Intraoperative Neurophysiological Monitoring (IONM) has been shown to significantly reduce the occurrence of neurological damage during high-risk surgeries in adult and pediatric populations. The use of neuromonitoring can prevent injuries that would severely affect the lives of patients, such as paralysis, muscle weakness, and loss of sensations like hearing, vision, and touch.
Neuromonitoring is performed in the operating room by Surgical Neurophysiologists. These Surgical Neurophysiologists are important members of the operating room team, who provide information on the integrity of the patient’s nervous system to the surgical team, and help to guide the patient’s care during surgeries that pose risks to the brain, spinal cord, and peripheral nerves. Surgical Neurophysiologists protect patients with tests such as electroencephalography (EEG), electromyography (EMG), somatosensory evoked potentials (SSEPs), brainstem auditory evoked potentials (BAEPs), and transcranial motor evoked potentials (TcMEPs).
Carlow University’s B.S. in Behavioral Neuroscience with the track in Intraoperative Neurophysiological Monitoring prepares students for a career in IONM. Coursework at Carlow University in neuroscience disciplines provide the necessary foundation in neuroanatomy, neurophysiology and neuropharmacology, for students to have an in depth understanding of the functioning and anatomical structures of the nervous system. Students finish the degree with instructors at UPMC’s Procirca - Center for Clinical Neurophysiology, who teach coursework related to IONM, and provide instruction and hands on training in the operating room. This highly specialized training allows students to observe and assist in up to 150 surgical cases to accumulate the clinical hours necessary to take the ABRET’s Certification in Neurophysiologic Intraoperative Monitoring (CNIM) Exam to be a certified Surgical Neurophysiologist.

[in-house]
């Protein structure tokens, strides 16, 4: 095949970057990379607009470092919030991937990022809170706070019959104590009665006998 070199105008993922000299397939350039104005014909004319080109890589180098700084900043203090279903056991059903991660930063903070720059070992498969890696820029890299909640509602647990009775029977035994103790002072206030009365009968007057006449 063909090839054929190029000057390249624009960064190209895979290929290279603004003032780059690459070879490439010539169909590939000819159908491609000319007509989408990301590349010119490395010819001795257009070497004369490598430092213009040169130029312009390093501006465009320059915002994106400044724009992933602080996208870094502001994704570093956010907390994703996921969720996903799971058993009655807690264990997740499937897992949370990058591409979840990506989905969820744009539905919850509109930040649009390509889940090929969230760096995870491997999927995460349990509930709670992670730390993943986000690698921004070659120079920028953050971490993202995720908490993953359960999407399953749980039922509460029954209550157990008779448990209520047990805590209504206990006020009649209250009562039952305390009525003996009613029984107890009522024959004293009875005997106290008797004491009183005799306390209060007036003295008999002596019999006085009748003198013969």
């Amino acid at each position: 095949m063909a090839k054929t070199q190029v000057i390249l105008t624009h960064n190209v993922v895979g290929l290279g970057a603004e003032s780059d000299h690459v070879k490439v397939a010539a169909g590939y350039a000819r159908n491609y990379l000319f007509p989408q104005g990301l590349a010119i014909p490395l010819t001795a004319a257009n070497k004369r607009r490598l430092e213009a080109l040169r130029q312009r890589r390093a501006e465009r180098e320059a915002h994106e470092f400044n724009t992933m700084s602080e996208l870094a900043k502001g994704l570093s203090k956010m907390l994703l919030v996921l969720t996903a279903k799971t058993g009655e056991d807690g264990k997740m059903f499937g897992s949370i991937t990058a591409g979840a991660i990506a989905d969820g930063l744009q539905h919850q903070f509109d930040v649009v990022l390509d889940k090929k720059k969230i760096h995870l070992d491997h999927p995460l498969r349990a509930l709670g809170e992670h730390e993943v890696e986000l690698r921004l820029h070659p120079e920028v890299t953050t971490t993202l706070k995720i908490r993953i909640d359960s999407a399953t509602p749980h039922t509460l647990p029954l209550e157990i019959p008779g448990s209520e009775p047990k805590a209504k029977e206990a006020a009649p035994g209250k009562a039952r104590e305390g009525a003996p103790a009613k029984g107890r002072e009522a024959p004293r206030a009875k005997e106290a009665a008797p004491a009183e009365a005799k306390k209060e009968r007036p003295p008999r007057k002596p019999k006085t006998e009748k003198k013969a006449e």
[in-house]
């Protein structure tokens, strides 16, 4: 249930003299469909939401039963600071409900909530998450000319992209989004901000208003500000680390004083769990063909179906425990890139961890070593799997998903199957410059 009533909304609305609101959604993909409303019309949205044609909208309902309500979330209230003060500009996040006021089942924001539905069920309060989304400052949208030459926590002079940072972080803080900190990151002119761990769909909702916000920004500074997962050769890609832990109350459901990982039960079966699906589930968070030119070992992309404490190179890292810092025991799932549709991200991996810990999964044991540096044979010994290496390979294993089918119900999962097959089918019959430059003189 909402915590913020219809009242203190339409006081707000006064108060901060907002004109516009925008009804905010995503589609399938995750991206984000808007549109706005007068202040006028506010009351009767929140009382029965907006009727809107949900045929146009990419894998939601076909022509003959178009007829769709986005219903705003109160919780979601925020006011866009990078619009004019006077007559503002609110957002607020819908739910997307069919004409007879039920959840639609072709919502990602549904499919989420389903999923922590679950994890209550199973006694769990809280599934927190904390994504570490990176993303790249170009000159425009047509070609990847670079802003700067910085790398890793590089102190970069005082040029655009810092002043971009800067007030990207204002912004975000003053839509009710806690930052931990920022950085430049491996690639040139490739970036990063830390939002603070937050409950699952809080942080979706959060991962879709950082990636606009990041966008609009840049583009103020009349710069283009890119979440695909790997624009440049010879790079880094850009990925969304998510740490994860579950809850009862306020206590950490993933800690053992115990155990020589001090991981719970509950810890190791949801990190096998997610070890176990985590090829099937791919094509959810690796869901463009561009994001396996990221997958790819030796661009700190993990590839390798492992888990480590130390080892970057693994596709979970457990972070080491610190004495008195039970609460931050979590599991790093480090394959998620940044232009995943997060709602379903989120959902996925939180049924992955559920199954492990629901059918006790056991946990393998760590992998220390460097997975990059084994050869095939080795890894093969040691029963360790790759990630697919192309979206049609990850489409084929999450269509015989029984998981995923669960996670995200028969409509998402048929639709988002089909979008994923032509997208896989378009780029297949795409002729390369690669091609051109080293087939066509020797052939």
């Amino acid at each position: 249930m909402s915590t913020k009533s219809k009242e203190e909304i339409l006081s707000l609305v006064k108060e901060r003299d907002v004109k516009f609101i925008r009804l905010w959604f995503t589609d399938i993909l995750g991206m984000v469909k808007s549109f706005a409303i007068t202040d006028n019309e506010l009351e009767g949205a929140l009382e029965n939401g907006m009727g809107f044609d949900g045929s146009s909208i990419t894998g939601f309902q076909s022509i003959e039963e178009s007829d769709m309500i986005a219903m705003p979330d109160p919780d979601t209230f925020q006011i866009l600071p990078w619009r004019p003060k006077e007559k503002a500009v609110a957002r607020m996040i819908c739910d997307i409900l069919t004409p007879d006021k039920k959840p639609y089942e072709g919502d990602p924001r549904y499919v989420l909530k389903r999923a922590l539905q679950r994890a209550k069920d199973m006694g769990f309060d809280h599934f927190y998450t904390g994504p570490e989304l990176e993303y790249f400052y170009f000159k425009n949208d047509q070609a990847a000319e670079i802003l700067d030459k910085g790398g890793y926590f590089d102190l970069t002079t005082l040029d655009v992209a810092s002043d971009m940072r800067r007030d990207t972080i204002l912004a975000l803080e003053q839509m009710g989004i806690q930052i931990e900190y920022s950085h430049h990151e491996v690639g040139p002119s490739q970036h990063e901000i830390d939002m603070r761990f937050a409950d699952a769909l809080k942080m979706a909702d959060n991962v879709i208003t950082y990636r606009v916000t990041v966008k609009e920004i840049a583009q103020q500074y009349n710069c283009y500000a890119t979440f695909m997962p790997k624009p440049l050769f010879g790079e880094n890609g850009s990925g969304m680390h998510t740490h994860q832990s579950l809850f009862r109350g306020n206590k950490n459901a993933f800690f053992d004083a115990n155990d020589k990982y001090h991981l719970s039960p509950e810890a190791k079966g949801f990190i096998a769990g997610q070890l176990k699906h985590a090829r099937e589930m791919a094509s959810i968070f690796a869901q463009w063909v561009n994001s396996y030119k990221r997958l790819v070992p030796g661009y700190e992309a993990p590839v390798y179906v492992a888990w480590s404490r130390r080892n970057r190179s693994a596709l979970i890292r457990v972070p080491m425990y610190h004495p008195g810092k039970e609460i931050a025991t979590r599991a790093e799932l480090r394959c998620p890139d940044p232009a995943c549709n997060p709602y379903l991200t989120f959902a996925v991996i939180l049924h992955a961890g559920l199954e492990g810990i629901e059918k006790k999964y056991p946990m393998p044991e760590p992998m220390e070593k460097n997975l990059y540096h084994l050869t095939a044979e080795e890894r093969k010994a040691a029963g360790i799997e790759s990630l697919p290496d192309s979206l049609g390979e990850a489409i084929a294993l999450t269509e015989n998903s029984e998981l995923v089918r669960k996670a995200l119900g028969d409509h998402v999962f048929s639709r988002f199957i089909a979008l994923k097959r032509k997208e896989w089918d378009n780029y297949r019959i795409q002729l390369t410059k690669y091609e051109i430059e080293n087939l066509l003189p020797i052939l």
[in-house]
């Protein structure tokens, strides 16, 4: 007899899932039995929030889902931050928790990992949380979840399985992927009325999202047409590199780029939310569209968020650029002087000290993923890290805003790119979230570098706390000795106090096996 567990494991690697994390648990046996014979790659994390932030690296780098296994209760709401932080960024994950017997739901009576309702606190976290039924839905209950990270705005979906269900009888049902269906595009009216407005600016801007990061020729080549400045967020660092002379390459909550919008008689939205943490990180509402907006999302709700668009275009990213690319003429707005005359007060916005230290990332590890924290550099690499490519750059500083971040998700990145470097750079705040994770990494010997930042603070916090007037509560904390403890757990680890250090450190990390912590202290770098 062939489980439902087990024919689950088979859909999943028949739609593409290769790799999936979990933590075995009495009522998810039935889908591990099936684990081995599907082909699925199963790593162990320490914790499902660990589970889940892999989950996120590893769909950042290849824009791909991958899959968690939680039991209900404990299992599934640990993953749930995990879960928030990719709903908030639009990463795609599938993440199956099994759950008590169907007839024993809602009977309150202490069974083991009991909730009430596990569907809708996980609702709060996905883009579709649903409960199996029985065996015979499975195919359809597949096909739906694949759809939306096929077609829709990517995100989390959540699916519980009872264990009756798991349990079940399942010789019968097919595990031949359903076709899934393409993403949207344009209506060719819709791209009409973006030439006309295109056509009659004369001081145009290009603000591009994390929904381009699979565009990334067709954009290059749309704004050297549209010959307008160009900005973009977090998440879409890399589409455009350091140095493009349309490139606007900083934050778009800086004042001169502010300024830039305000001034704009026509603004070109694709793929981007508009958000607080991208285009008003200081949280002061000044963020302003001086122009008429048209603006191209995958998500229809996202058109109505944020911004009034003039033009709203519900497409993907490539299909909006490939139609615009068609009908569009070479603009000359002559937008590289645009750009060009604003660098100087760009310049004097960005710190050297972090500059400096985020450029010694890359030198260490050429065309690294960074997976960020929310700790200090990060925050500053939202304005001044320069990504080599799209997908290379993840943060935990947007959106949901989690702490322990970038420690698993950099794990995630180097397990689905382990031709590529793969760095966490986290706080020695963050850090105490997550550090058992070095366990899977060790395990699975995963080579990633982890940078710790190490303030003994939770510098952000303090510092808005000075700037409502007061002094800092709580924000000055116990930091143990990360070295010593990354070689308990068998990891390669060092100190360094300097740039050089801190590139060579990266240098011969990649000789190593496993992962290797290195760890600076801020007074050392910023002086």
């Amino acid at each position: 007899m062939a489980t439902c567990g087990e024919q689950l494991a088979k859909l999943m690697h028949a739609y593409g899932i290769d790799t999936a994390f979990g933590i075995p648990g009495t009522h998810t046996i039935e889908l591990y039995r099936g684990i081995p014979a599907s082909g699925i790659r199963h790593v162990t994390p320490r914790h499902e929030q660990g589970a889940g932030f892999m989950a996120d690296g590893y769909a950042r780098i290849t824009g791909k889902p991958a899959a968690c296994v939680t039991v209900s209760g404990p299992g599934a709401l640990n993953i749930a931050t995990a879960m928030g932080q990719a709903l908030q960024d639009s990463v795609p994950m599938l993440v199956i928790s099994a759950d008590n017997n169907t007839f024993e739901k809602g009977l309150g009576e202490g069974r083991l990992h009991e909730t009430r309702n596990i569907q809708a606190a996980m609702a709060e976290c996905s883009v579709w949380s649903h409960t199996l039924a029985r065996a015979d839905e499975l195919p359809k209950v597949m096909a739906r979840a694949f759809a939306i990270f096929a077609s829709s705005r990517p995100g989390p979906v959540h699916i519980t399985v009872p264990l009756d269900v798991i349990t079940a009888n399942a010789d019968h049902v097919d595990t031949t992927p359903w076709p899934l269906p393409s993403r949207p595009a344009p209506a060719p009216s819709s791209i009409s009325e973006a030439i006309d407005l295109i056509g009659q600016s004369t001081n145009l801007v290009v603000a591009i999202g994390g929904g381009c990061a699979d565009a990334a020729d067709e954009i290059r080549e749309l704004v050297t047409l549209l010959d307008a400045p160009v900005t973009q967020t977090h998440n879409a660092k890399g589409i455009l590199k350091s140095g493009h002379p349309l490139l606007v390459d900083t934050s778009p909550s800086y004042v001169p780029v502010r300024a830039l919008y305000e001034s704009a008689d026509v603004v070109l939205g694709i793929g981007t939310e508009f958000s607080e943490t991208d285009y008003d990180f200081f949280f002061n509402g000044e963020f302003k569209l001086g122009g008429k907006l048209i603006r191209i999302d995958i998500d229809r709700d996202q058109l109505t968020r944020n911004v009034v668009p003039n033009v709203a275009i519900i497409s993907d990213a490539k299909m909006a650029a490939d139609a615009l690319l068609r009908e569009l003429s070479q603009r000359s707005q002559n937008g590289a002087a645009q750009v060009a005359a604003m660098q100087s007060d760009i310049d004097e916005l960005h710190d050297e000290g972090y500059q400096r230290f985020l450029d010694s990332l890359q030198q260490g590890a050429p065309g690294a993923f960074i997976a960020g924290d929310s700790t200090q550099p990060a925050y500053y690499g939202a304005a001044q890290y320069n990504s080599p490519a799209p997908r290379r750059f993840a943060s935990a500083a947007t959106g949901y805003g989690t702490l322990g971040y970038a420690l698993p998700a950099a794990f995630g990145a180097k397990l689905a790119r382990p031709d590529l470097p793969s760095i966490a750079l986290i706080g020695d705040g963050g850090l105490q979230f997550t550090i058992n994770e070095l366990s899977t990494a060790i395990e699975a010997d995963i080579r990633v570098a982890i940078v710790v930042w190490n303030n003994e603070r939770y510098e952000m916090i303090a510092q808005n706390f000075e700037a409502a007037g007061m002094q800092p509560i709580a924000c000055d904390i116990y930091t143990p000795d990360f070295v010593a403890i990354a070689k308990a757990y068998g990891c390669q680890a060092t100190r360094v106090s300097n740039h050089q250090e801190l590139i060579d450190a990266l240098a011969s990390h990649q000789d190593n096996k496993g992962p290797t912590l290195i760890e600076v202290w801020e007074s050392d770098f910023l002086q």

Carlow University’s program in cooperation with UPMC’s Procirca - Center for Clinical Neurophysiology’s B.S. program is unique in that there are only 3 other programs listed by ASET The Neurodiagnostic Society that offer a BS degree that leads to a career in Neuromonitoring. Graduates from UPMC’s program report salary ranges from $75,000-$90,000 per year. The Bureau of Labor and Statistics describes the profession of IONM as having a “bright outlook” with faster than average projected growth (22% or higher). Employment opportunities are in many sectors including hospitals, healthcare companies, specialized sleep and epilepsy labs, education, research in academic and industry settings, and sales.
"Intraoperative neurophysiological monitoring is a relatively
new, challenging, and rapidly growing field which requires well
trained and educated practitioners. I not only had the good
fortune of finding IONM as a career, but also to be trained with
Procirca. Under the supervision of industry leading
professionals, Procirca provides extensive training of all current
monitoring techniques and explores new areas in which they can be
approved. I am proud to work for Procirca because I know
that I am working with a team that shares my values, and puts
patient care first. Procirca provides all the tools
necessary to help people become top clinicians in the field of